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Old 01-29-2009, 01:26 AM   #1
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Default Found a cool fix for the cold weather

Living and brewing in Minnesota can be cold, i brew in my garage and hook up to my outside garden hose, the water temp in the house is about 47 degrees, by the time it hits the garage it's about 38-40 degrees. so that means i have to heat my water about 70-80 degrees to brew and about 140 to clean.

i found this outside faucet and the local plumbing shop and thought it would save a lot time on brew day. i tested my hot water in the house and it was 121 degrees, i may drop 10 degrees but it's still better than 40.










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Old 01-29-2009, 02:48 AM   #2
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Pretty cool! I had no idea they made those.

Luckily my kitchen is close to my garage so I just carry hot water from the tap out to my garage 3 gallons at a time -- I have no patience for waiting for water to boil either.

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Old 01-29-2009, 03:51 AM   #3
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So are you saying that you want to brew with hot tap water? That's not really a good idea.

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Old 01-29-2009, 07:39 AM   #4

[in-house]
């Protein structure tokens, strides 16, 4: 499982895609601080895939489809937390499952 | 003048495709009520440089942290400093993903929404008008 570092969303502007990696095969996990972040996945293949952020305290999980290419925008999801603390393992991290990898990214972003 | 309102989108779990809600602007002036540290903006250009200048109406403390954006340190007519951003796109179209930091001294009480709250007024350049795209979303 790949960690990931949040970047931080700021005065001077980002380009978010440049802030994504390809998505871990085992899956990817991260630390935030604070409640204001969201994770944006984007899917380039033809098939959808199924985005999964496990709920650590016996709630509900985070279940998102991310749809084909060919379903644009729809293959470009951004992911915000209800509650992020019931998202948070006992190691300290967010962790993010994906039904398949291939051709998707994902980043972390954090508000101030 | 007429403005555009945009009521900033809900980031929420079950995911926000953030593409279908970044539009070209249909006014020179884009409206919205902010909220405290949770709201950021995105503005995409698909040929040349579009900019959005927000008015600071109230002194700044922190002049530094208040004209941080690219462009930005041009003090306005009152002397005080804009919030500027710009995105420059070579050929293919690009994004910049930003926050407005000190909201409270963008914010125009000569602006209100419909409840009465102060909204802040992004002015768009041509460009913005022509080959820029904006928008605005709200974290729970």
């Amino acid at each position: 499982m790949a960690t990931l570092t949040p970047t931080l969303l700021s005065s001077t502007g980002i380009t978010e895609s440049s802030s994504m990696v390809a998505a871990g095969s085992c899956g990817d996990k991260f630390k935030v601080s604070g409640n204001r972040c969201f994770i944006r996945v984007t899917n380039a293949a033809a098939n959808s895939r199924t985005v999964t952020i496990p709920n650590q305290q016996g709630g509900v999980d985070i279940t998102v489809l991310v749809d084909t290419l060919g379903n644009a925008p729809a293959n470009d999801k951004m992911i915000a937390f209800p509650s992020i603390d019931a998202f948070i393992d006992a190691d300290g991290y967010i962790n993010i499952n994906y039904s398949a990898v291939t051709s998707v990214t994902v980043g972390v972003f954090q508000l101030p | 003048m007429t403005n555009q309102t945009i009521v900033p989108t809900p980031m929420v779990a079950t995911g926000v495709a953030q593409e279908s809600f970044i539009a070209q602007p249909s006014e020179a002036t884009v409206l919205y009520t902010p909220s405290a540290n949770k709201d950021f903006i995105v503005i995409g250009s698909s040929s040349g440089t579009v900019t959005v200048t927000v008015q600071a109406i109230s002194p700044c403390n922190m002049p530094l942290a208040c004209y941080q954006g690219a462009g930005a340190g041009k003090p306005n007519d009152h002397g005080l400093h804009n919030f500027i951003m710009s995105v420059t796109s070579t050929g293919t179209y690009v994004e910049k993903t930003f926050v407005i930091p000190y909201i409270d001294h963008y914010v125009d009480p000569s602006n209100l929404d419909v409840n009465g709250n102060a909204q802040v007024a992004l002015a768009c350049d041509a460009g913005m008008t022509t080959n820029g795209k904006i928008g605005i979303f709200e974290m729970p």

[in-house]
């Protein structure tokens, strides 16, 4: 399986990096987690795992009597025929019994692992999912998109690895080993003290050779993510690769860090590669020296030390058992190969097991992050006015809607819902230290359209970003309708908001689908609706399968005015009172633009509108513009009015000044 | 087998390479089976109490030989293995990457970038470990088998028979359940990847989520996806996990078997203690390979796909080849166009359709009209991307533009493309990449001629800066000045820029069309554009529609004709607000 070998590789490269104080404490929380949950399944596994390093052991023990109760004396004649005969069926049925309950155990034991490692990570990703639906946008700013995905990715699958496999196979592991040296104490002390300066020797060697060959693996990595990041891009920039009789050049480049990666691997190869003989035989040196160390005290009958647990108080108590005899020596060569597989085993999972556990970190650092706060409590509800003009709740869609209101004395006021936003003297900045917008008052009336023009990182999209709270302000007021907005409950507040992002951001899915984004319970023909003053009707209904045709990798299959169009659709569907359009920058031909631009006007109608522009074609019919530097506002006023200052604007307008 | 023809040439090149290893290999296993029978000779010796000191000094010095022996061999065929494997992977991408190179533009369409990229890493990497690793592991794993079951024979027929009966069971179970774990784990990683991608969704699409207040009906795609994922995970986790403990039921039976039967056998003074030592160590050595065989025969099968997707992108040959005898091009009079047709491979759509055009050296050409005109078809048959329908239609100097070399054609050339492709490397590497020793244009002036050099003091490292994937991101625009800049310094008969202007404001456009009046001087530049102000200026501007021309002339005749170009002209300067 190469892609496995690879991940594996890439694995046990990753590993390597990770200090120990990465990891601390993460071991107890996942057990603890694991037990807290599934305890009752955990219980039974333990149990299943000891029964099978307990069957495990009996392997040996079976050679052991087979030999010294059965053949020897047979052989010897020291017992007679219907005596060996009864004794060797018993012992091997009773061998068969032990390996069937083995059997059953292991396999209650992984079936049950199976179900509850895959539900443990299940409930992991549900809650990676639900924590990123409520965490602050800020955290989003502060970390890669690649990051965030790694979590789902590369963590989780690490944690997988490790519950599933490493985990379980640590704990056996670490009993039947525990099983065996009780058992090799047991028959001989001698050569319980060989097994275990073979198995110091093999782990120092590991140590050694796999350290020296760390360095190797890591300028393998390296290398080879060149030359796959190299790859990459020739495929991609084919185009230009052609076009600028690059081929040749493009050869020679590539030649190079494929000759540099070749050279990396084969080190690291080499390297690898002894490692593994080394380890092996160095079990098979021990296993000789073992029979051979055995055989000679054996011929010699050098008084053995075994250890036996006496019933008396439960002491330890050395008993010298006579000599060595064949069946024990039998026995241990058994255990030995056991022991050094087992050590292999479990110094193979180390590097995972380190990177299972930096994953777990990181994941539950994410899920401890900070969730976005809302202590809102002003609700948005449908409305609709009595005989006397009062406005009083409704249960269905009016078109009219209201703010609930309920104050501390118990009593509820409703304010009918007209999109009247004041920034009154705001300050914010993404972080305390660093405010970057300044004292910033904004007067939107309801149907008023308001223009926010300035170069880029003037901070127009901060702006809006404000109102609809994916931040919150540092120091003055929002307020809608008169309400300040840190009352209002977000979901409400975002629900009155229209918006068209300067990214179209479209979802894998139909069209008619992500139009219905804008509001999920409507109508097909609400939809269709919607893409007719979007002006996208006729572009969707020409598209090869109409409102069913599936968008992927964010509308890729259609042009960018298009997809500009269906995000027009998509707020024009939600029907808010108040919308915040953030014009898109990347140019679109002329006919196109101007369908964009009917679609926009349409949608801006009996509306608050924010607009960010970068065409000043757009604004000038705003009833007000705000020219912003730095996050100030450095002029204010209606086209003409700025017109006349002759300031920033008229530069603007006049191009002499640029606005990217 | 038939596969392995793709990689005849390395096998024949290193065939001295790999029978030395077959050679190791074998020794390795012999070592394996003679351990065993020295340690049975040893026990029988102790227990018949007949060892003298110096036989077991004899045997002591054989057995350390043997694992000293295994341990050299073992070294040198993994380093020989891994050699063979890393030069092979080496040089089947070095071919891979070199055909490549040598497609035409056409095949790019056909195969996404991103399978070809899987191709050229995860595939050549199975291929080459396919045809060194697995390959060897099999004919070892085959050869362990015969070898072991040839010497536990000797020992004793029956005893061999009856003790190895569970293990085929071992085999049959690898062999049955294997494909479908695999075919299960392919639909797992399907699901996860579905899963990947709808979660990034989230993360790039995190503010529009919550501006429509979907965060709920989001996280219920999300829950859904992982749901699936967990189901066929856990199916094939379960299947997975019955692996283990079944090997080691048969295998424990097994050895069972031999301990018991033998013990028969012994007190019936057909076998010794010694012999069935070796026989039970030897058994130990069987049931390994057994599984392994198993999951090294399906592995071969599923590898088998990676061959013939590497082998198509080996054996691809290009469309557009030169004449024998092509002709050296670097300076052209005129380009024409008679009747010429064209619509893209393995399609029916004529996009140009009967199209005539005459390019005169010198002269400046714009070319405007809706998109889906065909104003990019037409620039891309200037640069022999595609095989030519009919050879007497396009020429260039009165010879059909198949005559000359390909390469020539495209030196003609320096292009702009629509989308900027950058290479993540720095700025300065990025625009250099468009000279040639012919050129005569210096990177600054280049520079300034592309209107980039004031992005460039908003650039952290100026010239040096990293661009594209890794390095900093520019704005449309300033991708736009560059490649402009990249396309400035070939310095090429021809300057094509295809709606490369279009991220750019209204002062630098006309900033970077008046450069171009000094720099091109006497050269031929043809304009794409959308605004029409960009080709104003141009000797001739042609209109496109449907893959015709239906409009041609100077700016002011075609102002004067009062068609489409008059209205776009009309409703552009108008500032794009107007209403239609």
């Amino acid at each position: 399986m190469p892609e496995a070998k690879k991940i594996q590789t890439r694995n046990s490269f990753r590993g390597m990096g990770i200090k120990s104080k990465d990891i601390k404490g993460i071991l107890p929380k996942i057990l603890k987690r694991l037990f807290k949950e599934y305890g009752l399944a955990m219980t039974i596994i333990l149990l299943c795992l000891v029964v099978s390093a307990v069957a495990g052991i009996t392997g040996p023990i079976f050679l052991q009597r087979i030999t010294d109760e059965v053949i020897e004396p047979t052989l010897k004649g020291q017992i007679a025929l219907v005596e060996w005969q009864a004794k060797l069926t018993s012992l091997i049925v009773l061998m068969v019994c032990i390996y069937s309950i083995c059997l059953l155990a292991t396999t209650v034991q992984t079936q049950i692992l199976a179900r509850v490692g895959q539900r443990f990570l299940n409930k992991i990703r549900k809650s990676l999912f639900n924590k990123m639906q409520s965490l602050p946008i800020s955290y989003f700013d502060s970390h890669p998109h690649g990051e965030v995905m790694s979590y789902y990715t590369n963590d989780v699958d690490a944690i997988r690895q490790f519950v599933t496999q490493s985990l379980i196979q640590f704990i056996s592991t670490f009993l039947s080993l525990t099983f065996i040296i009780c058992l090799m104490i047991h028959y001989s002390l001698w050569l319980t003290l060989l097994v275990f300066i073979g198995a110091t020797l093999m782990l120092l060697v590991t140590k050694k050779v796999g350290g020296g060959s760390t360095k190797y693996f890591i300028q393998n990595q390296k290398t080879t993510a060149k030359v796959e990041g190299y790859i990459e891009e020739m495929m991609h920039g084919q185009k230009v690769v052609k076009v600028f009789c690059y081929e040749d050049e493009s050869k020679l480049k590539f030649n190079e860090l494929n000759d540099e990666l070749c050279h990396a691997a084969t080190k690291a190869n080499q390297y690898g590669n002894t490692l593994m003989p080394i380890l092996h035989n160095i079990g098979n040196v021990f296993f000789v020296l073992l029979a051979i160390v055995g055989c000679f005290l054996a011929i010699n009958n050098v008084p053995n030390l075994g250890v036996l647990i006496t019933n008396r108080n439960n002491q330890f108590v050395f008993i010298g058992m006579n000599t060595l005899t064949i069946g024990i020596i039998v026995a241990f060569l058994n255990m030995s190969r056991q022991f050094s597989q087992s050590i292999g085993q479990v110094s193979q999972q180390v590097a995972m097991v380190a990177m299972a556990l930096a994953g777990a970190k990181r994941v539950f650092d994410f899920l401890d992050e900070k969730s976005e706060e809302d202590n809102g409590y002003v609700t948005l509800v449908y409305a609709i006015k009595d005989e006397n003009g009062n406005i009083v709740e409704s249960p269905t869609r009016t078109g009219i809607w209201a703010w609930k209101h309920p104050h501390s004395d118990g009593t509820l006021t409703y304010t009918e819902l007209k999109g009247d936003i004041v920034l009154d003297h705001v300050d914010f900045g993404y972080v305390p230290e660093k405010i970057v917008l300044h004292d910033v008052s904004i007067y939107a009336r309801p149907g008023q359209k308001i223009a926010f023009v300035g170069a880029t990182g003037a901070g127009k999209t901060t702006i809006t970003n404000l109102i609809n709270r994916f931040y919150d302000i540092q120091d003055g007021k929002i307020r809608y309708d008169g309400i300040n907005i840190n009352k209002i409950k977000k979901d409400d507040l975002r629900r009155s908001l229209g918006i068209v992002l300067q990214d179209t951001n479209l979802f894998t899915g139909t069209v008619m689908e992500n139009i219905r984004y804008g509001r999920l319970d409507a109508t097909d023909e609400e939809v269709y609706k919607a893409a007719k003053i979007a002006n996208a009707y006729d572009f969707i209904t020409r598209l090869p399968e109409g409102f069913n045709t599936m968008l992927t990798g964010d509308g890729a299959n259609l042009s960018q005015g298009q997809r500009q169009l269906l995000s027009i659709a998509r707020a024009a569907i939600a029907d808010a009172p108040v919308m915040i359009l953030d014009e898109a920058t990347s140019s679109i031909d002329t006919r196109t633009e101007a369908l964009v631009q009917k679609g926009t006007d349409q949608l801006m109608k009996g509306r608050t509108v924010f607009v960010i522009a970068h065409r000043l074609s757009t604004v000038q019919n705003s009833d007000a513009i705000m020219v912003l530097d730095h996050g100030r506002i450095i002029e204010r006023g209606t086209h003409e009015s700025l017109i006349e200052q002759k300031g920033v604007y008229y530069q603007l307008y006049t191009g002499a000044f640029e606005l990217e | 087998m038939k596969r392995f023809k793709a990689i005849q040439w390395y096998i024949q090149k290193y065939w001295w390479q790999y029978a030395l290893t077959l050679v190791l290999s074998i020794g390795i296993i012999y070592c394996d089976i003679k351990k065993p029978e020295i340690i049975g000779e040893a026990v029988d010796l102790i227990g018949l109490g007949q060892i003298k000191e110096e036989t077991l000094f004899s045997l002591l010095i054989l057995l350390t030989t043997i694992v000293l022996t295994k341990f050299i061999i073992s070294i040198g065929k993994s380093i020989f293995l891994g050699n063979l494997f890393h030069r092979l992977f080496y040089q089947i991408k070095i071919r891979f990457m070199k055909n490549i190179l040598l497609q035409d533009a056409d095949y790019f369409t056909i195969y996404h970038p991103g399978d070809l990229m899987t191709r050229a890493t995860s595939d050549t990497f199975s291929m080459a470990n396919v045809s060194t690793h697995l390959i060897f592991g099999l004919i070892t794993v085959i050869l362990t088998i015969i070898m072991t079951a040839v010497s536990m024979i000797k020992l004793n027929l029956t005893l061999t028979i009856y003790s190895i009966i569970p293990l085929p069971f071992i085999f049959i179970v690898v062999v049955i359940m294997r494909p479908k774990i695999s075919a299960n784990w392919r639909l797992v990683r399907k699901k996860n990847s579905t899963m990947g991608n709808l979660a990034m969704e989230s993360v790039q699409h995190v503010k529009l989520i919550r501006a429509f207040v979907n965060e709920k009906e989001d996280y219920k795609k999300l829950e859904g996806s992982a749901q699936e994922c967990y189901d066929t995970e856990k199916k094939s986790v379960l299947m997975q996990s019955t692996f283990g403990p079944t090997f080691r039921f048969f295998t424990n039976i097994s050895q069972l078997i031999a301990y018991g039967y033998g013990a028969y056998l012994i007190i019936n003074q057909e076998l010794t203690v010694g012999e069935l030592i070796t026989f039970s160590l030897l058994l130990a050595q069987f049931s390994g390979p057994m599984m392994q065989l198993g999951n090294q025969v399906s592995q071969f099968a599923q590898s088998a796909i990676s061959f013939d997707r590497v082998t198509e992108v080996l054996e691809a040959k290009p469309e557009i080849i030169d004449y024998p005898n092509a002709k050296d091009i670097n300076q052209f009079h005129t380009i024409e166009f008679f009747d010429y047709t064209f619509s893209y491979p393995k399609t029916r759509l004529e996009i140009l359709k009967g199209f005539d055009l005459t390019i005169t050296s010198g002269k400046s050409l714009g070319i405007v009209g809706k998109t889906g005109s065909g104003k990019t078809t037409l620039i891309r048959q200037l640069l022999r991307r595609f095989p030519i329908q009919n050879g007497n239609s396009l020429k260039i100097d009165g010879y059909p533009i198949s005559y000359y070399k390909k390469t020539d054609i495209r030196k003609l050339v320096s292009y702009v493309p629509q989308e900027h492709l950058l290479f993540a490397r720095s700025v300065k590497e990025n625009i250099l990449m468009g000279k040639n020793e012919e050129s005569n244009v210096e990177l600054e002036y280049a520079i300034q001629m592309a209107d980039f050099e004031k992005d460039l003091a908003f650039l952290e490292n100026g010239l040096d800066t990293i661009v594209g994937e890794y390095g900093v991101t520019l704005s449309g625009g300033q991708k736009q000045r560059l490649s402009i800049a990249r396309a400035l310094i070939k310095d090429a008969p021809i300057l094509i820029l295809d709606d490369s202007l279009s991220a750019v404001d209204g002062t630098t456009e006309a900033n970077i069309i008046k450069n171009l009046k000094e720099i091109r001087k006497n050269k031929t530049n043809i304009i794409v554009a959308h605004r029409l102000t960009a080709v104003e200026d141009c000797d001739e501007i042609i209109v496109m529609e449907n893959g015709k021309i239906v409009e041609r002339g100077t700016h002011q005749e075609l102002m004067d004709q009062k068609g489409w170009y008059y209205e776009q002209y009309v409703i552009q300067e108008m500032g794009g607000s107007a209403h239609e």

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You have to be careful using hot water, the inside of the tanks can have stuff you dont want in your beer, especially if the tank is older. I would do a water test on the hot water to make sure its good.

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Old 01-29-2009, 02:01 PM   #5
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i was alway told that the water heater collects sediment, and you are heating you water in a brew kettle vs water heater, i don't get it?

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Old 01-29-2009, 02:17 PM   #6
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Yeah. I don;t get why people post cautionary staement with nothing to back them up either. I guess it cause they heard it from "somewhere".

I'll take a somewhat edumacated stab at this tho'.

At 121*F, if that is the true temp in the tank, I would be concerned about bacterial load. I would be less concerned if you tank water temp was above 140*F. IIRC, between 80*F and 140*F are ideal temps for bacteria IF they are present in the system. Given that most water supplies are heavily treated to combat this, I doubt it's a real issue.

As for sedimentation, it is possible that the mineral load in the tank could be elevated but not likely. Yes, older tanks have sedimentation issues but taht is usually carbonate and that crap packs so hard you'd nneed a chisel to break it loose once it builds up. Most newer tanks have innard designed to minimize sedimentation within the tank.

I suggest you try this, fill a clear glass with your piping hot water and look at it for a while. If it's cloudy or you see a notable amount of "debris" floating around seriously re-consider. Likely, you will at first see cloudy water from air entrainment (thanks to the bubbler) and it will quickly clear.

Let the glass set for a while and check on it later for any sediment in the bottom of the glass. If the bottom of the glass gets coated, re-consider.

If all looks good I say go for it. I mean you ARE still going to boil right?